In 1946, Karle and his wife moved to Washington, D.C., to work for the Naval Research Laboratory where he remained for more than 60 years, becoming the U.S. Navy’s highest-ranking scientist. The following year, CCNY classmate and mathematician Herbert A. Hauptman joined the laboratory and they began working with X-rays and crystal structures.
X-ray crystallography had been discovered in 1912 by physicist Max von Laue as an important technique for displaying the atomic structure of a crystallized molecule by analyzing X-rays. But it was impossible to calculate exact structure because the difference in positions of scattered X-rays was unknown.
Karle and Hauptman’s breakthrough was to devise a mathematical formula in X-ray crystallography for solving those unknown atomic positions. Their discovery, known as the “direct method,” is now used by scientists worldwide to discern the structures and shapes of complex molecules.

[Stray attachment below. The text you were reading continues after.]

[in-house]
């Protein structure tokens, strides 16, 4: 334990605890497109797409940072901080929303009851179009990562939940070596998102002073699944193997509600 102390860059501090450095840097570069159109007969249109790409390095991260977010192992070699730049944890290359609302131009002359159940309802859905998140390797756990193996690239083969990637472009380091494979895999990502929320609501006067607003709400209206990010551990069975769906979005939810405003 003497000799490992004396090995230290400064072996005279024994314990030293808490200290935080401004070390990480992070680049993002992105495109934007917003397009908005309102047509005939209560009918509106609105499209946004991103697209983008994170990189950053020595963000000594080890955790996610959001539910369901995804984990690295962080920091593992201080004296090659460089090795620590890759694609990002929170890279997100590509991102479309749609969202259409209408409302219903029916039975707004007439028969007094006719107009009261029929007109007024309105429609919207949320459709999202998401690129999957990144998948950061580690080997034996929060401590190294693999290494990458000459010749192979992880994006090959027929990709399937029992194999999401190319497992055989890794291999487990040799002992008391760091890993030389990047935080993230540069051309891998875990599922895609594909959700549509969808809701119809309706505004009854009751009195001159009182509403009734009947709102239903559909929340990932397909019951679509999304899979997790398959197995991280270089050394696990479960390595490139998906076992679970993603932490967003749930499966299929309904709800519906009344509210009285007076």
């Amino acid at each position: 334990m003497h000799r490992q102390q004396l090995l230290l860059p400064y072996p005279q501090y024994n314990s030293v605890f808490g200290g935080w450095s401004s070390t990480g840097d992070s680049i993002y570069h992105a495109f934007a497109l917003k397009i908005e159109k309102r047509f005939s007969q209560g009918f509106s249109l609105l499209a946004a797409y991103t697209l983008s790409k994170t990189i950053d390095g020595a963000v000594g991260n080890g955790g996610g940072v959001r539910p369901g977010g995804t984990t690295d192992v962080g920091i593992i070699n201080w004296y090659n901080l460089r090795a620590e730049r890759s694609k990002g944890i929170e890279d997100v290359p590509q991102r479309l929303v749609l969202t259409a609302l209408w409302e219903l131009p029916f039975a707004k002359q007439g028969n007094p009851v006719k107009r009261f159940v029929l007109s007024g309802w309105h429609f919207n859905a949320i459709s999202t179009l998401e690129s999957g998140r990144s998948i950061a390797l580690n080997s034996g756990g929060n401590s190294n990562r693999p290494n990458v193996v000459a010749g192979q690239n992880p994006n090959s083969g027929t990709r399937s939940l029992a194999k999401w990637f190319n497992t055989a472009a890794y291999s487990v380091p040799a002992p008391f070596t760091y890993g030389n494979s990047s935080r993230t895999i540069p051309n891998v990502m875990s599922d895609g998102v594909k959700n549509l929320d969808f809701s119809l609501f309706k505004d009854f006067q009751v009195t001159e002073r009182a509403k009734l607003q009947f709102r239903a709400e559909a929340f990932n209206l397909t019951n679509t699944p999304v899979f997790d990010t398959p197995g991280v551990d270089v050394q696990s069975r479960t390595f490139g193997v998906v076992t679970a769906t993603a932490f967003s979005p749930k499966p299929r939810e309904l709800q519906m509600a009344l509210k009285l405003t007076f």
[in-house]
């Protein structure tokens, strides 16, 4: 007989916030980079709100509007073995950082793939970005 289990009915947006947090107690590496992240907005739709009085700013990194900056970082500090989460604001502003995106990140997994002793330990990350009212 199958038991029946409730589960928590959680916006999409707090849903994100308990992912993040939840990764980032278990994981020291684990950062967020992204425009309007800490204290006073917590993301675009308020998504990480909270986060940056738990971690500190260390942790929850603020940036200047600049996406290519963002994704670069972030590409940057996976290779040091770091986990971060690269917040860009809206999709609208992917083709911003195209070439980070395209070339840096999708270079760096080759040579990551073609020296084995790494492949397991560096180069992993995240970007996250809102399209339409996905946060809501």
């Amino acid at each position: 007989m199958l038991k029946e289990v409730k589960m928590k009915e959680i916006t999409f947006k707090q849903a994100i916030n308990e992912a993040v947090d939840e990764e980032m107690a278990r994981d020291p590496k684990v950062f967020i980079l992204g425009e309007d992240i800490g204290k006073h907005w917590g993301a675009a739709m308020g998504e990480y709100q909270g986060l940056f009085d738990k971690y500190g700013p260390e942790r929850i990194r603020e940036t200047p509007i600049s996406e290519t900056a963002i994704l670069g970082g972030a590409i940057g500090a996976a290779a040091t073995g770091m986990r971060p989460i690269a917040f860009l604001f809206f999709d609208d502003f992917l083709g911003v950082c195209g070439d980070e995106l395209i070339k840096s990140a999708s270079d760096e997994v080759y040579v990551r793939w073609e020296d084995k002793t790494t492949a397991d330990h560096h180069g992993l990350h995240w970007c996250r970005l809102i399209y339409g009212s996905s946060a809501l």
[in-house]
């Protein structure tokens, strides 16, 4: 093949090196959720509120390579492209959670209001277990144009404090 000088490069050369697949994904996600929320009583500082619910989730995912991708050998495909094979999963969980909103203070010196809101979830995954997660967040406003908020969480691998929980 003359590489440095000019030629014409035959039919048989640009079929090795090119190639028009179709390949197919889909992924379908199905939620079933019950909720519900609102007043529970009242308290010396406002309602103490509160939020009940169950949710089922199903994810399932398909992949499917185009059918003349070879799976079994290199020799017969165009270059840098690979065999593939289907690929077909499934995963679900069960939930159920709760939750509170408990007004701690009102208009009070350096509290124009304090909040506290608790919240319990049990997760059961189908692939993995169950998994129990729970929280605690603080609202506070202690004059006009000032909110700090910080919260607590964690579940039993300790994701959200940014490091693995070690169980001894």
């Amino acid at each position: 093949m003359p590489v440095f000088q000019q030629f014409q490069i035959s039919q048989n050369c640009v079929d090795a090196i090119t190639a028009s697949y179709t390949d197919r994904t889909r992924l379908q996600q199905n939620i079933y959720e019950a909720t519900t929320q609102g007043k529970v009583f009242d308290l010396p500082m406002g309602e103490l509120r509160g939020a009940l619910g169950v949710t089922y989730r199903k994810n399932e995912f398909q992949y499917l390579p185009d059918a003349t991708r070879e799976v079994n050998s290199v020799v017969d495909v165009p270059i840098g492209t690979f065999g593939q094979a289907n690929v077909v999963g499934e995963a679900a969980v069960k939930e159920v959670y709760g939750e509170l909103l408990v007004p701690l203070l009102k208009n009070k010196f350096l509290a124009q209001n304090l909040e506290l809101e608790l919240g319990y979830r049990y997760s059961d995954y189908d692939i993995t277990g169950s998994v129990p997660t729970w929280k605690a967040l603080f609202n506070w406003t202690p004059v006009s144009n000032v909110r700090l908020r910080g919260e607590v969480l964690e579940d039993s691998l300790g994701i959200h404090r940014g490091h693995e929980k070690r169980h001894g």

“One of the fundamental ideas in chemistry is atomic structure,” Massa said. “In medicine, when a drug is discovered the first question that is asked is: what is its structure? So, Karle’s legacy is in providing the mathematics to solve that structure. And that is an amazing discovery.”
When Karle and Hauptman published their discovery in the early 1950s, it was met with some opposition by scientists who weren’t sure it worked. In his autobiography on the Nobel website, Karle recalled with frustration “a large number of fellow scientists did not believe a single word we said.”